Vietnam Film Week in DC

08-12-05, 20:13
Vietnam Film Week debuted in Washington DC

Me Thao Thoi Vang Bong (The Glorious Time of Me Thao Hamlet)
Vietnam Film Week kicked off in Washington DC Dec. 2, allowing filmgoers there to learn more about Vietnamese culture and history through five world-renowned feature films.
The event started with the screening of Me Thao Thoi Vang Bong (The Glorious Time of Me Thao Hamlet) at the Arthur M.Sackler National Museum for Asian Art in Washington on Friday.

The film will be screened until the festival closes December 18 together with four others – Doi Cat (Sand Life), Vua Bai Rac (King of the Dump), Cua Roi (Lost and Found) and Thung Lung Hoang Vang (Deserted Valley).

In addition, the documentary shorts Nhung Nguoi Ban Do Gom (Ceramics Sellers) and Hanh Trinh Xich Lo Dem (Cyclo Trip at Night) will be shown before each feature.

The audience will also be invited to visit the pavilion displaying Vietnamese potter products and talk with director Pham Nhue Giang on Dec. 18 about her film Deserted Valley. The film - depicting Vietnam’s mountainous region - won the Silver Lotus in the 13th Vietnam Film Festival in 2001.

Directed by Viet Linh, The Glorious Time of Me Thao Hamlet pays homage to the rhythms of 1,000 years of ca tru through exploring the different lives of people from the area where this form of folk music sung by women originated.

As testimony to its quality, the film picked up the Rosa Amuna, the top prize of the 21st Bergamo Film Festival in Italy in 2003. The film has been shown at the Women’s Film Festival in Tokyo, the Singapore International Film Festival, France’s Deauville Film Festival, and the Namur International Francophone Film Festival, also in France.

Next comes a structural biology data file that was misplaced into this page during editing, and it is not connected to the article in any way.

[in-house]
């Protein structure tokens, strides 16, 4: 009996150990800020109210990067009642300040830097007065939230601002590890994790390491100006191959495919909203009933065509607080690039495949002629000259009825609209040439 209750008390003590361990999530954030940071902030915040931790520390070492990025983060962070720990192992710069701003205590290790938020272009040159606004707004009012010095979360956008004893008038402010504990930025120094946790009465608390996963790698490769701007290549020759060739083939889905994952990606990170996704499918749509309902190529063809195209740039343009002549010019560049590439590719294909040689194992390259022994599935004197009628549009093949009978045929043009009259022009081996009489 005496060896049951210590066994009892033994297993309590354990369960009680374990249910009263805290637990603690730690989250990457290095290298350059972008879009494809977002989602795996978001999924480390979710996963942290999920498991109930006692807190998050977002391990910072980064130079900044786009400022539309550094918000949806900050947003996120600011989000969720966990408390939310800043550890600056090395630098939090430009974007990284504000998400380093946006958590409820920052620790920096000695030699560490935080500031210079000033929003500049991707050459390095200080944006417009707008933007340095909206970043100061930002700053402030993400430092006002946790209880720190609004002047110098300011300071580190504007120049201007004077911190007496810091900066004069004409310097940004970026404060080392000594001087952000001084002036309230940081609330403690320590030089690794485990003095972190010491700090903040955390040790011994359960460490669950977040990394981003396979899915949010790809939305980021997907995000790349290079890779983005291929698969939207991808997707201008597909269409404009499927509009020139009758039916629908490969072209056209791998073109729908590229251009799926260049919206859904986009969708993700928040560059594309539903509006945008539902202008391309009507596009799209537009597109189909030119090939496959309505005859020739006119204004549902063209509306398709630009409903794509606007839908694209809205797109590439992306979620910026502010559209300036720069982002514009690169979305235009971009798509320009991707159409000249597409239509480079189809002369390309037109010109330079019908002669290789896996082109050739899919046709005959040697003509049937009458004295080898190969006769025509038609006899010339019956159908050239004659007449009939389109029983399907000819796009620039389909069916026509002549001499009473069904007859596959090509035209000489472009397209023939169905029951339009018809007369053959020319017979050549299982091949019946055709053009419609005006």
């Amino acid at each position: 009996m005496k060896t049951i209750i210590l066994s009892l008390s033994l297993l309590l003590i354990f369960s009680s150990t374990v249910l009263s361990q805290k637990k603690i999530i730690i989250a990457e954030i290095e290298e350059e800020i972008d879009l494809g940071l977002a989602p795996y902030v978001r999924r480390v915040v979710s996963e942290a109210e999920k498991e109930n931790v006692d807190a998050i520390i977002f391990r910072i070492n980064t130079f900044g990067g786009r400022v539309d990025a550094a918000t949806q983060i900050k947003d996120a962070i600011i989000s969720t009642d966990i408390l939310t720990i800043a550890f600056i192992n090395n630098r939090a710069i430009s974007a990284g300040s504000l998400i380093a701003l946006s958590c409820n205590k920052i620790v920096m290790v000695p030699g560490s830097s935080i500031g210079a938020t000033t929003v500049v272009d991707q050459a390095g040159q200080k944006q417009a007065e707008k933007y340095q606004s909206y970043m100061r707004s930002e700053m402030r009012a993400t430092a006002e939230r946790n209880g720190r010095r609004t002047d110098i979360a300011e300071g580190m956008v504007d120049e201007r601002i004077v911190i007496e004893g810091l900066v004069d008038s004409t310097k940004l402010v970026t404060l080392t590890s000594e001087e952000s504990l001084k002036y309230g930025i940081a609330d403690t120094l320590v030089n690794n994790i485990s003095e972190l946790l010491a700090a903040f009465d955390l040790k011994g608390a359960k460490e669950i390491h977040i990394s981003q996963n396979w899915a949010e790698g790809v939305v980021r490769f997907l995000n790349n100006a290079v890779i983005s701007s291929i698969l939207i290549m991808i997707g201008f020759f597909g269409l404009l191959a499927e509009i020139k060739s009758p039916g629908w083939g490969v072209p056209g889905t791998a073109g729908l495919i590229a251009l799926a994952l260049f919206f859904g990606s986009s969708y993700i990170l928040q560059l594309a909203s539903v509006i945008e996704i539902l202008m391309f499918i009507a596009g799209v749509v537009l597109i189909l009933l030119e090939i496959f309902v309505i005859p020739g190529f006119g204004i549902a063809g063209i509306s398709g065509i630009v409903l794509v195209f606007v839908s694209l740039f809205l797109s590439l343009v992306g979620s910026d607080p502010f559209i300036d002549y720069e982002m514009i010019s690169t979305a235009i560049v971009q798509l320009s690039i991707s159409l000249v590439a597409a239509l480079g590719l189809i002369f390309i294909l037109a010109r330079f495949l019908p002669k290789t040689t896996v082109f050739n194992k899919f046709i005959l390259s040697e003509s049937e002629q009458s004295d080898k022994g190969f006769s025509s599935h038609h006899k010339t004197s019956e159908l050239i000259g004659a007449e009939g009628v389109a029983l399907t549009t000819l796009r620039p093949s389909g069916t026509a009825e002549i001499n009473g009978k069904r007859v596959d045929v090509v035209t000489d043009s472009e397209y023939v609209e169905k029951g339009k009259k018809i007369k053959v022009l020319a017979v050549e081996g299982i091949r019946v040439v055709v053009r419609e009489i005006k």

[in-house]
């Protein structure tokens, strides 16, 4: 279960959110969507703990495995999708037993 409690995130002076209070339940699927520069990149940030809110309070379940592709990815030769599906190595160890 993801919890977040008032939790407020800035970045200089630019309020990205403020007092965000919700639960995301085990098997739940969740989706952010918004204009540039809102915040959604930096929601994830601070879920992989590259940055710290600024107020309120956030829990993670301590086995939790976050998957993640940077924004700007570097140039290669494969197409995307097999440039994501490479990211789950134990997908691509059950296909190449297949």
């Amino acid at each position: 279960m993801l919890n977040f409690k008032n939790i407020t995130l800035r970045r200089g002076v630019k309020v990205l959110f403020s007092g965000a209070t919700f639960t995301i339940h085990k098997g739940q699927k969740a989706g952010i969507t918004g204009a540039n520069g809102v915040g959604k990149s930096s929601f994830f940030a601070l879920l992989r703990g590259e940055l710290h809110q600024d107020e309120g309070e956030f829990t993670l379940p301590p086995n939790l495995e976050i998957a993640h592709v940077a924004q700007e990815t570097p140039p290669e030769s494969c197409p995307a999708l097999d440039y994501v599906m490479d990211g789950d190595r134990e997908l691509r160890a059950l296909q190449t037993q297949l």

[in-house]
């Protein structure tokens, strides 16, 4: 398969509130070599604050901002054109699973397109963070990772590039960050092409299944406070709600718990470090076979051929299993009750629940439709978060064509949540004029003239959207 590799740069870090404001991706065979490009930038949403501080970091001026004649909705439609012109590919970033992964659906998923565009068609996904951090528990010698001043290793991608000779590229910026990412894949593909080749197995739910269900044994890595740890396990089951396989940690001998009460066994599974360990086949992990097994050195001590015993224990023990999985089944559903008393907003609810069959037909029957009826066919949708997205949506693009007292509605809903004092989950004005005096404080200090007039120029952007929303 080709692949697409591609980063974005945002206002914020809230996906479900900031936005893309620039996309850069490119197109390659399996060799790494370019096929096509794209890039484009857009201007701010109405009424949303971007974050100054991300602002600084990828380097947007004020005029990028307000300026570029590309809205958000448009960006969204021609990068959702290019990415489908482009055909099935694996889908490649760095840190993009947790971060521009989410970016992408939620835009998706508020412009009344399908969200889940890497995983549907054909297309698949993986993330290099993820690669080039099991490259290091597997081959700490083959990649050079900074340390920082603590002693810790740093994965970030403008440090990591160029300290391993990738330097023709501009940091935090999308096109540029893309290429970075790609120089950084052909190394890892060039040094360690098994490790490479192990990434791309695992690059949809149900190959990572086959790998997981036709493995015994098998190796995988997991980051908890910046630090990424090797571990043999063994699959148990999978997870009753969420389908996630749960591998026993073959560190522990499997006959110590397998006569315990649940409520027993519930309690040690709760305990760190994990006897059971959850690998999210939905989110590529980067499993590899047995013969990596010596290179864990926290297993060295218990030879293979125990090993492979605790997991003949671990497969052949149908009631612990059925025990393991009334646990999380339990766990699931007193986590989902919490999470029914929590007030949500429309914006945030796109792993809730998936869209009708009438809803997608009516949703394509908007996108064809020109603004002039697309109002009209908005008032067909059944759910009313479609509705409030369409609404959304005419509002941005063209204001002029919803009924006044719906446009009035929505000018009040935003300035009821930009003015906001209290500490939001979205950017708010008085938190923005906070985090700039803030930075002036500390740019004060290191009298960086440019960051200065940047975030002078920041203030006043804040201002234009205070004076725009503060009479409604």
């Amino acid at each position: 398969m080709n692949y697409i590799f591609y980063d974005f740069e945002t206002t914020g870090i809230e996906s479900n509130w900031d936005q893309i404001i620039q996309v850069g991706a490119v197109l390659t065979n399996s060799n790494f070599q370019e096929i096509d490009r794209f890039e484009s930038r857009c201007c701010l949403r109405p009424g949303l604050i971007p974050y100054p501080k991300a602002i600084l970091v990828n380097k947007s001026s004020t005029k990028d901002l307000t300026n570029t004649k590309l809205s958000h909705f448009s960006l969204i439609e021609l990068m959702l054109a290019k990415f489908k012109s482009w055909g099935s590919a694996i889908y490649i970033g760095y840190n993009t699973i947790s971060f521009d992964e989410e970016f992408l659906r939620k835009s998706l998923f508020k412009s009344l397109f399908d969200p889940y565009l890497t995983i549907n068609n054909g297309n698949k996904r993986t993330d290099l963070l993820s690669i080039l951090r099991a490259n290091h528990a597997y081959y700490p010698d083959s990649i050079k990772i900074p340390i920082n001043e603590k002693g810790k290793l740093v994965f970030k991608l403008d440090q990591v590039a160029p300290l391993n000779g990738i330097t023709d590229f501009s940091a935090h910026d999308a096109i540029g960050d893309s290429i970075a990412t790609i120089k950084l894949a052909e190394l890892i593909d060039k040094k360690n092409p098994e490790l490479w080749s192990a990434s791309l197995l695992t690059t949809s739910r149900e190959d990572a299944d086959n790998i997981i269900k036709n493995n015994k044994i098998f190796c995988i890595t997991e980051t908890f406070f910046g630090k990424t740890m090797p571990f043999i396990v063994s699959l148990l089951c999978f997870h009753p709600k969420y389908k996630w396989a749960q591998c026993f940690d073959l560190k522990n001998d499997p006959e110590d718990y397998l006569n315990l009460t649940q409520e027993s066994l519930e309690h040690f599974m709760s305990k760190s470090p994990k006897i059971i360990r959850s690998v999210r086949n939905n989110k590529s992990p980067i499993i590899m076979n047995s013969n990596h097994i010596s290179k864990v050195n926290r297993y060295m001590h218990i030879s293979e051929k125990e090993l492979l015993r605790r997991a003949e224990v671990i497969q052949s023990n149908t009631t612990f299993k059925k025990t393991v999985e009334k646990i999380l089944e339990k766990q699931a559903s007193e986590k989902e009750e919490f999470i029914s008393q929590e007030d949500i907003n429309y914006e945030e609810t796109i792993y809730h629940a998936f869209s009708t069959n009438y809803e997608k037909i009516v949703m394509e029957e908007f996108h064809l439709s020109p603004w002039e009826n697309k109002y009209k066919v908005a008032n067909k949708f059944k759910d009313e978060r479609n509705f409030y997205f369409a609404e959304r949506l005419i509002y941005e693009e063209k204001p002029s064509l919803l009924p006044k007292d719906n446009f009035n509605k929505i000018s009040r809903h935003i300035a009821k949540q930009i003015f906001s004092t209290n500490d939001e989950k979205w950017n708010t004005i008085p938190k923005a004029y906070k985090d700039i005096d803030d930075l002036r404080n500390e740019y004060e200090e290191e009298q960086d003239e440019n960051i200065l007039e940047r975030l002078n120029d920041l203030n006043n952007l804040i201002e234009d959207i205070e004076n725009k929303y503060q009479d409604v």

King of the Dump, directed by Do Minh Tuan, creates a world exactly as the title suggests: a colorful kingdom of garbage ruled by the head of a house full of children, outlaws, vagabonds and garbage. The producers have won a 10-year deal with Canada’s BM Film International to have King of the Dump shown in cinemas and on television and distributed on VCD in the United States and Canada.

Sand Life outlines the bitter life of a middle-aged woman living in a coastal village who spent 20 years waiting for her boyfriend to return from war. The flick took the best feature film award at the 45th Asia-Pacific Film Festival in Hanoi in 2000. Directed by Nguyen Thanh Van, it also won the Best Actress award for Mai Hoa and Best Supporting Actress for Hong Anh, the star of Deserted Valley.

Directed by Vuong Duc, Cua Roi (lost and found), about young intellectuals in Hanoi, has been screened at many international film festivals, including the 53rd Berlin Film Fest, the 2nd Tribeca Film Festival in New York, Rio de Janeiro in Brazil and 27th Goteborg Film Festival in Sweden.

Vietnam Film Week in Washington was organized by Vietnamese Embassy in the US and the Vietnamese Film Department with the sponsorship of the US-based Ford Foundation.

(Source: VNA – Compiled by Thu Thuy-Thanh Nien)

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